“Love is patient and kind. Love is not jealous or boastful or proud or rude. It does not demand its own way. It is not irritable, and it keeps no record of being wronged. It does not rejoice about injustice but rejoices whenever the truth wins out. Love never gives up, never loses faith, is always hopeful, and endures through every circumstance.”
When I look at God’s standard of love, I realise that Nigeria has failed me no more than I have failed him. I haven’t loved him the way I should, and in turn, he too has not shown me the love that I desire.
A few years ago, as I joined a group to pray for Nigeria the Lord showed me that I was holding unforgiveness towards the country. As a result, my bitterness towards the country was hindering me in many ways, not least my prayers for the country.
I repented at that time and forgave Nigeria for all the ways he had hurt me. Unfortunately, despite me forgiving the country, he is still “grappling with some issues” and has hurt me a bit more since then 🙂. But guess what, I am sure that I too have hurt him in that time as well.
What to do? I must forgive Nigeria again and make peace with him. I must keep forgiving Nigeria and making peace with him until we stop hurting each other or I go to be with the Lord - whichever is soonest 🙂. You see, I know that I am called to be in Nigeria at this time. I therefore have no desire to step out of my call and leave because if I do so, I not only leave Nigeria, but I step out of my destiny. God forbid!!
If you too feel like you need to go through the process of “making peace” with whatever country you are in, some suggested steps are outlined below. It’s a combination of reflections and actions. Like so many healing processes, it is a journey and not an event. Take your time through this. Don’t rush the process, and keep revisiting it as, sadly, you are bound to hurt each other again 🙂. There is a Krio saying that speaks to this: “teet en tongue mus jam”. That is to say, by virtue of the fact that the teeth and tongue are permanently in such close proximity, from time to time the teeth will hurt the tongue.
As you go through the suggested process, I need you to remember that a nation is the sum total of its parts - you and me and the structures, systems and policies we institute and implement – explicitly or implicitly.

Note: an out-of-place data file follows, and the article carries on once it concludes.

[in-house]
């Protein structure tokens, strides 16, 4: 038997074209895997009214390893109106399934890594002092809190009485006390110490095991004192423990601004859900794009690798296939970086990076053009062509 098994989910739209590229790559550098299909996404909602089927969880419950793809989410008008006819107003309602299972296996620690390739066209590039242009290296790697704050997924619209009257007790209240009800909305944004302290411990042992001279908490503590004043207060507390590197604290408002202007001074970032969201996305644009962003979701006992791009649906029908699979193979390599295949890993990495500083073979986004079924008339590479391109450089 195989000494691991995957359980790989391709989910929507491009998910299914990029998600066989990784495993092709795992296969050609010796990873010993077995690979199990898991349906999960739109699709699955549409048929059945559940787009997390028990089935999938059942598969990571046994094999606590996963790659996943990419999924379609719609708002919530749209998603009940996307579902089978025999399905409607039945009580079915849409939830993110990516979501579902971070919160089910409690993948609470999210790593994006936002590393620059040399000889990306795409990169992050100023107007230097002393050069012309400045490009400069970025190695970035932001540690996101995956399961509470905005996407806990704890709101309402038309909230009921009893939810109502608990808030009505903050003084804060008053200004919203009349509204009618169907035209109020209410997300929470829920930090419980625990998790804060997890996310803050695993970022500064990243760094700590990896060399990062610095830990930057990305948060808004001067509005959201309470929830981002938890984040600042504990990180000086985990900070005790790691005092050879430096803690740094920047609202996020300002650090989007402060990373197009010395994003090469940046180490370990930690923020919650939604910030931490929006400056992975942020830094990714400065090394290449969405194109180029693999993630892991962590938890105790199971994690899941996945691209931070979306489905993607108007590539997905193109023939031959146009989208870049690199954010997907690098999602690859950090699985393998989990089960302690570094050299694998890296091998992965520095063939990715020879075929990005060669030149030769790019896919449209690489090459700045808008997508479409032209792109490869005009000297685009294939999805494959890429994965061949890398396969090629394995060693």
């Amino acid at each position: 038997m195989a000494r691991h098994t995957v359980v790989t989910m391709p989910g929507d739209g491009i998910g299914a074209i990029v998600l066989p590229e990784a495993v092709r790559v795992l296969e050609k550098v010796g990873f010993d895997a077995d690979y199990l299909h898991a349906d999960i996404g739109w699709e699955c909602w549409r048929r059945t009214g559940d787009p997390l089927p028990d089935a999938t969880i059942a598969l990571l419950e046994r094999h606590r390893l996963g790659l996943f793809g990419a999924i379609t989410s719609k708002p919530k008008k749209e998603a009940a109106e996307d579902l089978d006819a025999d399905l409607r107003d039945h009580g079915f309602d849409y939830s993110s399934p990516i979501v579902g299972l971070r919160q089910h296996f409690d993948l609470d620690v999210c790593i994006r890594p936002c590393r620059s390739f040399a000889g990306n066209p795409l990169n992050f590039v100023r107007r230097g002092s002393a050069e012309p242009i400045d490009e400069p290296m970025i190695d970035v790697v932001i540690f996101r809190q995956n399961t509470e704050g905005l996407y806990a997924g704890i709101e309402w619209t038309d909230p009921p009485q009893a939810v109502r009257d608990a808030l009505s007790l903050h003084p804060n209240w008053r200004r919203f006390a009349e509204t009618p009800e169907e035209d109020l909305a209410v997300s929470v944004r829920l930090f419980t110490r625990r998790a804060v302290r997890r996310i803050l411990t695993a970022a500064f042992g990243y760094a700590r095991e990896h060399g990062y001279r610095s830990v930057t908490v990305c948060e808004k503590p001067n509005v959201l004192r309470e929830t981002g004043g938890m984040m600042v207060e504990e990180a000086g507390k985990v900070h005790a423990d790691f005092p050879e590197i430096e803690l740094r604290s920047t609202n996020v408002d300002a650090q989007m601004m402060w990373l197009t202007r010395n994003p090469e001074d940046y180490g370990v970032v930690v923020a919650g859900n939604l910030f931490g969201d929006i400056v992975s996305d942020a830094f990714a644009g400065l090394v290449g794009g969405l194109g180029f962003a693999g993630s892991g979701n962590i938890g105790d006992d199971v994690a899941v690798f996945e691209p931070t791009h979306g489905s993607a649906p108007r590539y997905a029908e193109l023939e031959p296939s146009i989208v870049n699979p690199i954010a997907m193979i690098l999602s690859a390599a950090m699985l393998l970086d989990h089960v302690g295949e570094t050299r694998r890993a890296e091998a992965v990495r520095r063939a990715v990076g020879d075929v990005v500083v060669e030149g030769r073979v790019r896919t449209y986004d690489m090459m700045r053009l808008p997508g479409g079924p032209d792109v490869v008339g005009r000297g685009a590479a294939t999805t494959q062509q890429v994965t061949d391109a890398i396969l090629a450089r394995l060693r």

Happy Reconciliation! 🙂
1. Forgive your nation
Ask yourself the following questions:
What lies have I believed about my nation?
How do I really feel about my nation? When I think of the country, what feelings are evoked?
Why do I feel like this about my nation? What have been the negative experiences that have brought about these feelings?
In what other ways do I feel my nation has let me down or hurt me?
Forgive your nation for all the ways He has hurt you.
Let go of all the lies you have believed about Him and the negative emotions you've held towards him.
2. Seek your nation’s forgiveness
What seeds have I sown into my nation through my thoughts, words, and actions?
How does my nation feel about the way I have treated him?
What are the fruits of the seeds that I have sown into my nation? What are the fruits in my life and in the lives of others?
Apologies to your nation for all the ways you have hurt him and ask him to forgive you.
3. Move forward together
What do I need to do differently with respect to my nation – in thoughts, words, and deeds?
Ask God for a picture of how He sees your nation and write down the vision that comes to your mind.
Draw up a SMART* action plan for how you will better engage with your nation going forward.
* Specific, Measurable, Attainable, Relevant, Timely
My reference to some people feeling like Nigeria is an abusive husband that they choose to stay with by no means suggests that I subscribe to the view that those who find themselves in abusive marriages should "forgive and forget". Absolutely not! That, is a story for another day. It merely expresses the depth of pain some people feel with reference to Nigeria.